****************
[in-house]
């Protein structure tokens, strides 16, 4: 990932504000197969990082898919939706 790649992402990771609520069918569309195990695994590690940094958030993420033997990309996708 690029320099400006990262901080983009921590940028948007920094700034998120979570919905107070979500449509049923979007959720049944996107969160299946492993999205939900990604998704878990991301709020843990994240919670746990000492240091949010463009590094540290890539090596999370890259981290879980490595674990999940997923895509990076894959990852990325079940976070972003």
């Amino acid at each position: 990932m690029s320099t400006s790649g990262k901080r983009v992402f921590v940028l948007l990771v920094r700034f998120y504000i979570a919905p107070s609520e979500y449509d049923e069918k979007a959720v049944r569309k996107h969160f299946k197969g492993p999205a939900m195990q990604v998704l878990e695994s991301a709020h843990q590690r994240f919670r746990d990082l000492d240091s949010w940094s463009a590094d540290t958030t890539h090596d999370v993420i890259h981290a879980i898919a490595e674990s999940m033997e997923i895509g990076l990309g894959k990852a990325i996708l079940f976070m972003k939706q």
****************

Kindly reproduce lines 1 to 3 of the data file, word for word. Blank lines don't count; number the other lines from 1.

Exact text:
[in-house]
């Protein structure tokens, strides 16, 4: 990932504000197969990082898919939706 790649992402990771609520069918569309195990695994590690940094958030993420033997990309996708 690029320099400006990262901080983009921590940028948007920094700034998120979570919905107070979500449509049923979007959720049944996107969160299946492993999205939900990604998704878990991301709020843990994240919670746990000492240091949010463009590094540290890539090596999370890259981290879980490595674990999940997923895509990076894959990852990325079940976070972003």
């Amino acid at each position: 990932m690029s320099t400006s790649g990262k901080r983009v992402f921590v940028l948007l990771v920094r700034f998120y504000i979570a919905p107070s609520e979500y449509d049923e069918k979007a959720v049944r569309k996107h969160f299946k197969g492993p999205a939900m195990q990604v998704l878990e695994s991301a709020h843990q590690r994240f919670r746990d990082l000492d240091s949010w940094s463009a590094d540290t958030t890539h090596d999370v993420i890259h981290a879980i898919a490595e674990s999940m033997e997923i895509g990076l990309g894959k990852a990325i996708l079940f976070m972003k939706q």